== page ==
Written as a response to Erasmus’ De Libero Abitrio Diatribe Seu Collatio, in which Erasmus critiqued Luther’s position on “absolute necessity” of the human will, Luther’s De Servo Arbitrio offers both a rebuttal of Erasmus’ position on the freedom of the human will as well as demonstrating Luther’s fullest explanation of his theological anthropology concerning the bound human will. As much has been written on this topic, our purpose here does not include considerations of Luther’s arguments concerning the will, instead focusing on his use of scripture, authority, and canon in the construction of his argument. Luther spends a good portion of this voluminous work responding to Erasmus from a general position of reason and Christian history, though without directly appealing to any sources apart from the occasional scripture (Luther, 101-109).
Of specific concern for Luther was Erasmus’ claim that scripture was not entirely clear at all points, which he blasted with appeals to a variety of scriptural texts (Luther, 109-112). Luther wrote that, “of course, that there are many texts in the Scriptures that are obscure and abstruse, not because of the majesty of their subject matter, but because of our ignorance of their vocabulary and grammar; but these texts in no way hinder a knowledge of all the subject matter in Scripture” thereby arguing that ambiguous interpretive matters in no way hindered claims to the overall clarity of scripture (Luther, 110). In parts of his work Luther seems to allow something of an appeal to philosophical inquiry, though he ultimately subjects all such thinking to scripture and rejects in its entirety the arguments of the medieval scholastics (Luther, 113-24). Perhaps most ambiguous in his use of authority remains Luther’s self stylization as a “seer” and his perspective on miracles (Luther, 130). Luther remains strangely silent as to the implications of what he seems to label as the gift of prophecy, leaving questions concerning the authority that he attributed to such a perspective unanswered. Additionally, in commenting on Erasmus’ perspective, Luther seems to concede the topic of miracles to the Catholic Church, noting that the Evangelical movement had no evidence of miraculous signs whereas the Church Fathers and saints had demonstrated ample evidence of miraculous events (Luther, 144-7). Though in this argument Luther seems to cut himself off from Apostolic Tradition, he does attempt to co-opt miracles for his position, arguing that no one has committed a miracle has done so on their own (Luther, 147-8). Throughout his discussion of the miraculous, Luther begs the question concerning the veracity of miraculous signs as evidence of authority, failing to adequately address the issue. At best, this seems to be a rhetorical approach conceding that miracles are not necessarily signs of God’s approval of the church.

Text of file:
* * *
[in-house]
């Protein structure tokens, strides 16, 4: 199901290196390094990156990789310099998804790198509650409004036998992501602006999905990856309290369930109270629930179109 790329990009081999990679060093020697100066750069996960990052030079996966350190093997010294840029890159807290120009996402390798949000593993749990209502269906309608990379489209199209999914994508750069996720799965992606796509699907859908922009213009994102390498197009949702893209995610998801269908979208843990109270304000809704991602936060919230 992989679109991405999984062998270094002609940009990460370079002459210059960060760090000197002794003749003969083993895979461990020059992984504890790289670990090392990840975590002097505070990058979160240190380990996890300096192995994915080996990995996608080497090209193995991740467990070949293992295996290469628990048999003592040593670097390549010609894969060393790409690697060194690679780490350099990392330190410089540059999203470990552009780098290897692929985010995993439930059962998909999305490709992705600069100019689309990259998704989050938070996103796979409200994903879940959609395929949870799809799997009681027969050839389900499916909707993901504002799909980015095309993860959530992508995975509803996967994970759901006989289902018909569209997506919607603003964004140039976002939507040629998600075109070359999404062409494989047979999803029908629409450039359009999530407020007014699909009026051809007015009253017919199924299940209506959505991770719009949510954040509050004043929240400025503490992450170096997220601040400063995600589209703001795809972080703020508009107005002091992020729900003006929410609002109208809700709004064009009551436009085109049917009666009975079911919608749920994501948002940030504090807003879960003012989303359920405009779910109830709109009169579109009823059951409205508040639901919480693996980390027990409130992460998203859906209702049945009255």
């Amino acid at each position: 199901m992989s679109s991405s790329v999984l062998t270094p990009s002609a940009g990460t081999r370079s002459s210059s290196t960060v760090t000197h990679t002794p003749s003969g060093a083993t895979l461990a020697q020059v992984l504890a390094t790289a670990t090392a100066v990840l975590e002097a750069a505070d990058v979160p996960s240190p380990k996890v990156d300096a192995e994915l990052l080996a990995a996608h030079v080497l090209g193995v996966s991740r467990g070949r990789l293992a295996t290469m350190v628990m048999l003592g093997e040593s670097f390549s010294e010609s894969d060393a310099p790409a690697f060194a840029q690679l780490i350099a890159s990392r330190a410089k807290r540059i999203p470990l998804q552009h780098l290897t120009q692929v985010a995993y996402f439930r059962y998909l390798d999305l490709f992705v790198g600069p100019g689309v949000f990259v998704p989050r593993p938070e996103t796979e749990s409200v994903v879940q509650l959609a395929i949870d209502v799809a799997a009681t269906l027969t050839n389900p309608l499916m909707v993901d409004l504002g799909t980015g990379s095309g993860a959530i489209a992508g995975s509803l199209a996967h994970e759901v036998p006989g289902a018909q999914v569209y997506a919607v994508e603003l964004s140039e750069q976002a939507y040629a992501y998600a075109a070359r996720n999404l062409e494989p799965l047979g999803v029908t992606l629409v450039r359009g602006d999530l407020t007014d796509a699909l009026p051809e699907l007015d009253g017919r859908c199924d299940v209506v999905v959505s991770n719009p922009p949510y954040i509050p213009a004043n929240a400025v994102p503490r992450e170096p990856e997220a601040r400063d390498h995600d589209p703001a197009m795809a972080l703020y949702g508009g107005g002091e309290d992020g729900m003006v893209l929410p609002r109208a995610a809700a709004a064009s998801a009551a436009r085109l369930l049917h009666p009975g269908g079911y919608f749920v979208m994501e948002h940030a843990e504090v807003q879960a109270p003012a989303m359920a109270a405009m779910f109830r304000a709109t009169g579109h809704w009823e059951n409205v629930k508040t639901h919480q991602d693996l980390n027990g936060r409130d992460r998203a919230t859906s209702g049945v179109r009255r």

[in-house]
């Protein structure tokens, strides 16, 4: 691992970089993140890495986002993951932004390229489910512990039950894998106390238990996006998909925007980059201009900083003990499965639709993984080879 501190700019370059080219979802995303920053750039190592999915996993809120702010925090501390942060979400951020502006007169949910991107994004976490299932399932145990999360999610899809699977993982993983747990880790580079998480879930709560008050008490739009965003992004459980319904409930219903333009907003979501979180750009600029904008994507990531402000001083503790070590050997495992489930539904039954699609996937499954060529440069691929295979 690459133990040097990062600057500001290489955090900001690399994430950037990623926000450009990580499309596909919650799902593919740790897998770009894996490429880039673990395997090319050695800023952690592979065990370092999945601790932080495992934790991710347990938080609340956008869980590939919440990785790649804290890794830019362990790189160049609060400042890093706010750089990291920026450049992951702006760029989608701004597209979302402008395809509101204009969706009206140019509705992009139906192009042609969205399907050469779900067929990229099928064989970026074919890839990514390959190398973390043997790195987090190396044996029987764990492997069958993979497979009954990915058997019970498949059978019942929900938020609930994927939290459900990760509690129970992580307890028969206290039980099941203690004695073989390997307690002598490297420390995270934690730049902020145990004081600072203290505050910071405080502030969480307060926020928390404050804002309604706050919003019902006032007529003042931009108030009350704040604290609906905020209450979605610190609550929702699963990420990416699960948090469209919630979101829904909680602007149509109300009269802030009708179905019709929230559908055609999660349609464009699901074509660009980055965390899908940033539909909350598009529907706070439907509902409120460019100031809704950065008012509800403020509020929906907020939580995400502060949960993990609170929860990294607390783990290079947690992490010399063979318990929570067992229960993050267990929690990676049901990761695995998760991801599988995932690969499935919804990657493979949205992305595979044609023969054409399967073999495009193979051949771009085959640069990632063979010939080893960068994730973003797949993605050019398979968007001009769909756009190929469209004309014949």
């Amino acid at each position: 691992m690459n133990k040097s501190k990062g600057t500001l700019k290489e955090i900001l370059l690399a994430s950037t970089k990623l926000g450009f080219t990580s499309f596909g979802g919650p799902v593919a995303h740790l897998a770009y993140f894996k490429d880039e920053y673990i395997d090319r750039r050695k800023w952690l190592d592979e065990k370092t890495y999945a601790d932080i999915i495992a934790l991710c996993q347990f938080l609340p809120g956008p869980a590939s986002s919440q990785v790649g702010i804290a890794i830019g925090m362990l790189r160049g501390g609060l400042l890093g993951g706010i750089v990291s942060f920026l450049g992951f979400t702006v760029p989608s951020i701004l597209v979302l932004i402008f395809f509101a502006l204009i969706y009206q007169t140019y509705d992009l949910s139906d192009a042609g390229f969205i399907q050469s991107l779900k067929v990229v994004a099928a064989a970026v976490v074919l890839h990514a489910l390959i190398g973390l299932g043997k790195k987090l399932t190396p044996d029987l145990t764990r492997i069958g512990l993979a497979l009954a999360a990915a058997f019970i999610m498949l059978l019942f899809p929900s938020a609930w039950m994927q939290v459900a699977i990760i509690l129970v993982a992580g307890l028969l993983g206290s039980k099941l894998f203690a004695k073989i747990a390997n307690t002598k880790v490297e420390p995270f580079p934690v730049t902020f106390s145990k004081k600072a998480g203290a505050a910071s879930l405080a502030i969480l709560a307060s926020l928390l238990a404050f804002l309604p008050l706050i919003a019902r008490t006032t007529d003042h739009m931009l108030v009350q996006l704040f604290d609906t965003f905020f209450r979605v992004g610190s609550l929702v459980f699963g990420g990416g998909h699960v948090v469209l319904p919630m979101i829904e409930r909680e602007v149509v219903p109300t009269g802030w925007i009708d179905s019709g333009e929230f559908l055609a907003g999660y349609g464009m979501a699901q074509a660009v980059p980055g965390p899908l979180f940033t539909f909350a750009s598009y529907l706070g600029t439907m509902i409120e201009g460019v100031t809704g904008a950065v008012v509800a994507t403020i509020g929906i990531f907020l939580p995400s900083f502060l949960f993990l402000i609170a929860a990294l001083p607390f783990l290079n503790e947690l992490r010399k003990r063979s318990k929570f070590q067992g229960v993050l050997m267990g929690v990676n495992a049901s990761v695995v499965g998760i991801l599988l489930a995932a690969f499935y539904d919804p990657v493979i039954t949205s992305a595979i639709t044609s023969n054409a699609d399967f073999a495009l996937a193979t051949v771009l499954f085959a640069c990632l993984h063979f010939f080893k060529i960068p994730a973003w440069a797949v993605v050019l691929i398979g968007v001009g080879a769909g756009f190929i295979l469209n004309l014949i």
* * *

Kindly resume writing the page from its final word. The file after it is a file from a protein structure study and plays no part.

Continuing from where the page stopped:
As one would expect, throughout this work Luther primarily appealed to the scriptures, often labeled by him as the Word of God, for the ultimate guide for truth and doctrine, especially over against the opinions of others (Luther, 132). These appeals to scripture were, similar to Erasmus, typically undertaken in a manner now referred to as proof texting, with Luther making appeals to the theological content and grammar of the immediate context of a word of passage without considering its wider implications in the socio-historical context of the writing. As he conceived of the relationship between faith, the scriptures, and certainty as a rather close one, Luther argued that faith should be secure because of the clear meaning of scripture (Luther, 138). For Luther, the clearness and certainty of the passages of scripture pertaining to matters of the will and salvation are ultimately reinforced by the experience of conscience, which testifies to correct interpretation of scripture (Luther, 139-149). Cast in the light of the authority granted clear scriptural understanding and the confirmation of experience, Luther’s rejection of philosophical considerations and the perspectives of the church fathers makes more sense (Luther, 150-4). While arguing that the church fathers were but men and therefore prone to erring in matters of faith and doctrine, Luther argued that the truth church would never have truth of scripture hidden from them, reinforcing his understanding of scripture as the locus of Christian truth and authority (Luther, 154-8). Interestingly, Luther did little by way of Erasmus’ critique of sola scriptura as an individual reading except to critic Erasmus’ use of the church fathers and medieval scholastics. Of further interest, Luther apparently agreed with Erasmus on the parameters of their discussion, noting that the issue was not what materials constitute authoritative scripture, but instead the meaning of scripture (Luther, 158). Such an admission remains intriguing, as Erasmus appealed to the apocryphal Wisdom of Sirach as a source arguing for free will, a source that Luther ultimately seems to have rejected along with the rest of the Old Testament Apocrypha, though he gives no such indication of this position in his argument against Erasmus in De Servo Arbitrio.